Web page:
Panel May Recommend Alternative Models for Private Company GAAP Friday

BY ALEXANDRA DEFELICE

A blue-ribbon panel will meet Friday at the AICPA’s New York office to possibly recommend alternative models and structures related to GAAP standard setting for private companies.

 

The panel will receive a brief overview of the more than 140 public comments FASB received in response to a series of questions relating to private company financial reporting and will also receive an update on recent changes at FASB.

 

Discussion and debate will focus on the following:

 

  • Generally, which model for setting private company financial reporting standards would be preferable in the long run and why?
  • Given the timing of achieving that model, are there other models (or aspects of other models) that should be considered as intermediate steps and why?
  • What short-term and/or long-term structural changes are necessary in connection with the preferred model (or combination or sequence of models) and why?
  • What other short-term and/or long-term actions may be necessary by FASB, the Financial Accounting Foundation (FAF), FASB’s parent organization, or both?

 

At the end of the meeting, the panel is expected to make recommendations for the model/structure with the goal of reaching “substantial consensus.”

 

Earlier this week, AICPA President and CEO Barry Melancon, who is on the panel, issued a statement saying:

 

“We anticipate … (the panel) will vote to recommend a new model of financial reporting that will generate truly differentiated standards for private companies. Crucial to the effective implementation of that recommendation is establishing a separate standard-setting board under the Financial Accounting Foundation to provide a comprehensive solution to the problem of private company accounting. This has been a long time coming and I believe the case for a separate private company standards board under the oversight of the FAF is stronger than ever.”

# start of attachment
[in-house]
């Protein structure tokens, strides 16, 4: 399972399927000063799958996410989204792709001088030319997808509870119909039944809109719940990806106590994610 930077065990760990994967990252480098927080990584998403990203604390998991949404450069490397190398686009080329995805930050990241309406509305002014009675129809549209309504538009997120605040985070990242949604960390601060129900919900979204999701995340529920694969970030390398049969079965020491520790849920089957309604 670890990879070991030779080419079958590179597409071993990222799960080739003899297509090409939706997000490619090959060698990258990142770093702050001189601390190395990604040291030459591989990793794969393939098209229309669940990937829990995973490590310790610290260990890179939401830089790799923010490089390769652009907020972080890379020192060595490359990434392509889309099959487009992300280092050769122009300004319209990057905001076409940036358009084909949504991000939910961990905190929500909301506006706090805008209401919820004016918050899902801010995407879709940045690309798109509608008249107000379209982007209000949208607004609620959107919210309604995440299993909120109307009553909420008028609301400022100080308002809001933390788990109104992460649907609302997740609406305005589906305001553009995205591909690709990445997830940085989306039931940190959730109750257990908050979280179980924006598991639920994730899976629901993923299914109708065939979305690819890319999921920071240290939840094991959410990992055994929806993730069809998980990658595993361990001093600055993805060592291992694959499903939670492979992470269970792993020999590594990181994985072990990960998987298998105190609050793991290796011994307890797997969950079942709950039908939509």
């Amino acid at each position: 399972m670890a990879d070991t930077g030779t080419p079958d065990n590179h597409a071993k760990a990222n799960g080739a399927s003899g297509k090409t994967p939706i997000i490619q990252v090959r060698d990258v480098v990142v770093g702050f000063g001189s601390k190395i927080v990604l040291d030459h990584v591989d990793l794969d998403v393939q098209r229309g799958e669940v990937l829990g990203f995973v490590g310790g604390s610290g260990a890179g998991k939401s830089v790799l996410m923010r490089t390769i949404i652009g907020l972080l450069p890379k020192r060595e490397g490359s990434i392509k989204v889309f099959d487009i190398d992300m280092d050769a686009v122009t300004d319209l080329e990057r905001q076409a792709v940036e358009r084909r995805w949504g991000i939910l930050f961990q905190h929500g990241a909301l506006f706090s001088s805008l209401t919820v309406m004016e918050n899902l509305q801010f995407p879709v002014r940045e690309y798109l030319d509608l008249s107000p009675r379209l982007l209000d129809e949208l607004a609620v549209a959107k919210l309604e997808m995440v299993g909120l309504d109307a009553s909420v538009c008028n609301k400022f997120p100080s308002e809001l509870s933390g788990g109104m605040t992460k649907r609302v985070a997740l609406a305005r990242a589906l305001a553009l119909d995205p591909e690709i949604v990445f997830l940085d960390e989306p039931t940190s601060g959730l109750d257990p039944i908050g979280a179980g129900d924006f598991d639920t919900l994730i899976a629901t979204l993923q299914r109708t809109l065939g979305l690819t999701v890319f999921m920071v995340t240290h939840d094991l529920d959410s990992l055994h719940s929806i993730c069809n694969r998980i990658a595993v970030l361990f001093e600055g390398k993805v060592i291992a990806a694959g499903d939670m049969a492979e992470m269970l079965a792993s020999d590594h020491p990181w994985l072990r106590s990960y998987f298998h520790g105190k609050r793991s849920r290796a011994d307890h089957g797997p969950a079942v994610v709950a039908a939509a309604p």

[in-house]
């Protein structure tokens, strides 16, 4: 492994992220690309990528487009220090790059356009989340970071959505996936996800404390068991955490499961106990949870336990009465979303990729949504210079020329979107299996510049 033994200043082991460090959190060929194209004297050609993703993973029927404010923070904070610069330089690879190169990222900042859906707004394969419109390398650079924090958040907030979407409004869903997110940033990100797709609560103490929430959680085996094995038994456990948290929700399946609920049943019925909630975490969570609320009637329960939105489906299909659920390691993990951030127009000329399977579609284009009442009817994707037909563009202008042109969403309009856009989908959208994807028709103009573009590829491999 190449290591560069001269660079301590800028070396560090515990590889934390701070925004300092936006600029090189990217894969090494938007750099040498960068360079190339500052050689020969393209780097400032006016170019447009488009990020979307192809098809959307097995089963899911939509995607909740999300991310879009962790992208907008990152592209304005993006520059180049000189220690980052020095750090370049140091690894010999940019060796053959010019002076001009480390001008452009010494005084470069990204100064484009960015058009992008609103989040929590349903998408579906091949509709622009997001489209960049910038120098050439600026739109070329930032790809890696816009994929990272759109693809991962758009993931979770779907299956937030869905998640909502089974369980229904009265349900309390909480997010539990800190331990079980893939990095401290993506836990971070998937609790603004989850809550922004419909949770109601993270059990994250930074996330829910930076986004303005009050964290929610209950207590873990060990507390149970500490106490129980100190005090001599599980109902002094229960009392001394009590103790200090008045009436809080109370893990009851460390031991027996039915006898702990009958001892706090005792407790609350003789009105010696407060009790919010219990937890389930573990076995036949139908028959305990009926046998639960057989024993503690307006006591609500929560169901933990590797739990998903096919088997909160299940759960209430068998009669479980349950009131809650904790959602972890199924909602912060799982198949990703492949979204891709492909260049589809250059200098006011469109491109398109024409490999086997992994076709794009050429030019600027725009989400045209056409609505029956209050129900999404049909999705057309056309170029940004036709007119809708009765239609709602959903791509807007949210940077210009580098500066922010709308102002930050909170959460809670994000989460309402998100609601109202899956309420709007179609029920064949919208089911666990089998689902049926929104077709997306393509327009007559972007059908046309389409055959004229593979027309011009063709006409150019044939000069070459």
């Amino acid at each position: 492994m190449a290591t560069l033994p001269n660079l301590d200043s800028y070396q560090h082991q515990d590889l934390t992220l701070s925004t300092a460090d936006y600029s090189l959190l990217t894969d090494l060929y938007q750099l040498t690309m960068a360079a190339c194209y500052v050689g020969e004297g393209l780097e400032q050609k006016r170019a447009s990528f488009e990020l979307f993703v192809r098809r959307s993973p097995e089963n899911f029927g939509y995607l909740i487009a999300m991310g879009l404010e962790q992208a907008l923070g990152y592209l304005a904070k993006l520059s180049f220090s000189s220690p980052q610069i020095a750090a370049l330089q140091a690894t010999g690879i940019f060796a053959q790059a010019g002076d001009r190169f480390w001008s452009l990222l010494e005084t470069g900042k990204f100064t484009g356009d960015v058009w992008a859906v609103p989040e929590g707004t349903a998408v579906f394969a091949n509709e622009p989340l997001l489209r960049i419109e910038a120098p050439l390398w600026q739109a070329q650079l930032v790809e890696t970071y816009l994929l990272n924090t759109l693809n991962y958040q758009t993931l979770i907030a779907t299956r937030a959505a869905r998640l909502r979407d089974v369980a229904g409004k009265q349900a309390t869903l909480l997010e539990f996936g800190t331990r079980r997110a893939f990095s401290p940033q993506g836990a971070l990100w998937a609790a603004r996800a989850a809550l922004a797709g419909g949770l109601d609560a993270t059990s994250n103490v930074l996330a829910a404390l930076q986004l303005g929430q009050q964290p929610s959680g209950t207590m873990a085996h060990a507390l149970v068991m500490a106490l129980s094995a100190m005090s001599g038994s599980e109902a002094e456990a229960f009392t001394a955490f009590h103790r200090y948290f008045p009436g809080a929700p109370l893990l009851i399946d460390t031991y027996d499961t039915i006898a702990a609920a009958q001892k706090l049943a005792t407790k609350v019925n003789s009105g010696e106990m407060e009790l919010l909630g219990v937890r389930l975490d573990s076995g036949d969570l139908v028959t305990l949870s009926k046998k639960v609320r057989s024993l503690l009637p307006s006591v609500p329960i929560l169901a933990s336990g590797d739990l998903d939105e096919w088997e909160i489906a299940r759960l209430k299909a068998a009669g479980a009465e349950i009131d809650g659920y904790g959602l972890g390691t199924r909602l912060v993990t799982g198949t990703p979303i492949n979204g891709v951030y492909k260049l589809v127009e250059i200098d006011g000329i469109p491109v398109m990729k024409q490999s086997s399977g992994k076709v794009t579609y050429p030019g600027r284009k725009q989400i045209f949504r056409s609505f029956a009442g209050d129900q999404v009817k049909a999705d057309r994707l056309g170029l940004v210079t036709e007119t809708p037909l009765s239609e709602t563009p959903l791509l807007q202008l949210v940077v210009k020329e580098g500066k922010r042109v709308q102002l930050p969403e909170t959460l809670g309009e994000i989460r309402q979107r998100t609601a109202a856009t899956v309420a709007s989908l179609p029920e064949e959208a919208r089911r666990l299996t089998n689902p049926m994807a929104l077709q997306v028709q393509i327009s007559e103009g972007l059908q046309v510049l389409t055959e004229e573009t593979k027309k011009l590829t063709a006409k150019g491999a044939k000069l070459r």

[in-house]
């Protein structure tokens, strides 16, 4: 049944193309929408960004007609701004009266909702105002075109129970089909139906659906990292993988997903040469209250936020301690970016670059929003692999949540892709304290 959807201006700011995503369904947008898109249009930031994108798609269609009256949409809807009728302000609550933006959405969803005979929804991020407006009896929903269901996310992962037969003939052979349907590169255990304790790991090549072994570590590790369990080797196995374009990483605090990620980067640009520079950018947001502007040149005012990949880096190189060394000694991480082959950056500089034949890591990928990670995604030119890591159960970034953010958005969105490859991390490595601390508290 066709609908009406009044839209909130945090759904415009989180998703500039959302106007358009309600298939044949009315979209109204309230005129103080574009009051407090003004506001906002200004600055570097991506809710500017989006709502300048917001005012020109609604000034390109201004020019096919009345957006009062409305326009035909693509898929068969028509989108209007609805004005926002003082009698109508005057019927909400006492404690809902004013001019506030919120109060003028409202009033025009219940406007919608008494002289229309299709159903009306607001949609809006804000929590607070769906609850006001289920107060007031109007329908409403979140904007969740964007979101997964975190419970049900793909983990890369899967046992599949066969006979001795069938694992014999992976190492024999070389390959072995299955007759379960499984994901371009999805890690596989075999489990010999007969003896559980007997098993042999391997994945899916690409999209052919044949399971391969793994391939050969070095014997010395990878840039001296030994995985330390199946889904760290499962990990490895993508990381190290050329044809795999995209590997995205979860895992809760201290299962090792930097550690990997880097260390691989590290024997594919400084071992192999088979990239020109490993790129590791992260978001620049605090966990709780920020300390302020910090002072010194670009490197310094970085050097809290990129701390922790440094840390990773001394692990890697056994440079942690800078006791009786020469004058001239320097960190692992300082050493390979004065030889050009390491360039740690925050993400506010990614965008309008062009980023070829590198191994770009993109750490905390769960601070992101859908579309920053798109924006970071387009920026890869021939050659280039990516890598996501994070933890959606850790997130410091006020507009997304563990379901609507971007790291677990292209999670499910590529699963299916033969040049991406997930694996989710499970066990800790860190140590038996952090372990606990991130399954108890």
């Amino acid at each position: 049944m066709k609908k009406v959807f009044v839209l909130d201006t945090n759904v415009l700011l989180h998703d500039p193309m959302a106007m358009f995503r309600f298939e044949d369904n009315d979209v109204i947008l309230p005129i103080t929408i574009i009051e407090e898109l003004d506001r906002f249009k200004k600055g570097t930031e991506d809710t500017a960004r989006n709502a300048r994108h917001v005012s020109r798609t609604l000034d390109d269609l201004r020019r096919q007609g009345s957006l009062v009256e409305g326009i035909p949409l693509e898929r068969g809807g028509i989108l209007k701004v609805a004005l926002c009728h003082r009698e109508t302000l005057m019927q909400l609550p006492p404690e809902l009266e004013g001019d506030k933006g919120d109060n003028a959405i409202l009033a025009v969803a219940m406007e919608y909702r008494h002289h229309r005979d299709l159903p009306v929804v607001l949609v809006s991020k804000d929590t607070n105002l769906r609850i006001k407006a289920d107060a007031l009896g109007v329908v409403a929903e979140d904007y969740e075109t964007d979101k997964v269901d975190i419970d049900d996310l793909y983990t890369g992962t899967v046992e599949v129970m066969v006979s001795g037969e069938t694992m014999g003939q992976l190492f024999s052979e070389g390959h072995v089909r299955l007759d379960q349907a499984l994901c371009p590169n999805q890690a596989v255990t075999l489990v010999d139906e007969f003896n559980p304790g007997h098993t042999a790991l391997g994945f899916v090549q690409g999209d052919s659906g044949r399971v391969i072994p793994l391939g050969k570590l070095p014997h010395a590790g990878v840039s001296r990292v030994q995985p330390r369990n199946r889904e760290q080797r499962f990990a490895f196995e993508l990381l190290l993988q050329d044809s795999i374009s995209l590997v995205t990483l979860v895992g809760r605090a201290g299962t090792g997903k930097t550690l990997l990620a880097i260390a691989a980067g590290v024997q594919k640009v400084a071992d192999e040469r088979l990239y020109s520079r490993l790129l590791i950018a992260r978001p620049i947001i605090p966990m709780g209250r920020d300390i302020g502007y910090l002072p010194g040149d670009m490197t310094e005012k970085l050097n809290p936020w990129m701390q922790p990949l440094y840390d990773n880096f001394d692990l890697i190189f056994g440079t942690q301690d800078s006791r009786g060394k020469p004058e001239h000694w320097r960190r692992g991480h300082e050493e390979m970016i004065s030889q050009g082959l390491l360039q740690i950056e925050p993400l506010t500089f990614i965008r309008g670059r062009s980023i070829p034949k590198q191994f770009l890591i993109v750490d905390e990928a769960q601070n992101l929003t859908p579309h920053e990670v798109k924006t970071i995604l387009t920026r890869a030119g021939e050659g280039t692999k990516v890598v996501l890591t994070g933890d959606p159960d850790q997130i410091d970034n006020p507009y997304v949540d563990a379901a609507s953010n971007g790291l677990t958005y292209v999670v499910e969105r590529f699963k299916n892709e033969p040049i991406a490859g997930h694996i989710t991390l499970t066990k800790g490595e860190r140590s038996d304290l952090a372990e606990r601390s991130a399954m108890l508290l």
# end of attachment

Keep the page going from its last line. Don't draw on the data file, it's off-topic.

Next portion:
Read a Q&A with AICPA Chairman Robert R. Harris, CPA/CFF, describing the critical issues at stake regarding both the standards and the standard-setting structure.

 

 

Friday’s meeting will be the fourth meeting of the 18-member panel, which was created in December 2009 to provide recommendations by the end of the year on the future of U.S. accounting standards for private companies.

 

The panel is part of a joint effort by the AICPA, the FAF and the National Association of State Boards of Accountancy.

 

The public portion of Friday’s meeting will take place from 9:15 a.m. to 4 p.m. Eastern and will be accessible via live audio stream that will be available starting roughly 15 minutes before the meeting.

 

The 18 panel members and participating observers represent a cross section of financial reporting constituencies, including lenders, investors and owners, as well as preparers, auditors and regulators. It is chaired by Rick Anderson, CEO of Moss Adams LLP.

 

A copy of the full agenda is available here.

 

The JofA will cover the meeting via its Twitter handle, AICPA_JofA, with hashtag #brp. Visit journalofaccountancy.com for complete coverage following the meeting.

 

The panel’s final meeting will take place Dec. 10 in Norwalk, Conn.

 

—Alexandra DeFelice ( adefelice@aicpa.org ) is a JofA senior editor.

 

More from the JofA:

 

 Find us on Facebook      Follow us on Twitter

 

SPONSORED REPORT

How to make the most of a negotiation

Negotiators are made, not born. In this sponsored report, we cover strategies and tactics to help you head into 2017 ready to take on business deals, salary discussions and more.

VIDEO

Will the Affordable Care Act be repealed?

The results of the 2016 presidential election are likely to have a big impact on federal tax policy in the coming years. Eddie Adkins, CPA, a partner in the Washington National Tax Office at Grant Thornton, discusses what parts of the ACA might survive the repeal of most of the law.

QUIZ

News quiz: Scam email plagues tax professionals—again

Even as the IRS reported on success in reducing tax return identity theft in the 2016 season, the Service also warned tax professionals about yet another email phishing scam. See how much you know about recent news with this short quiz.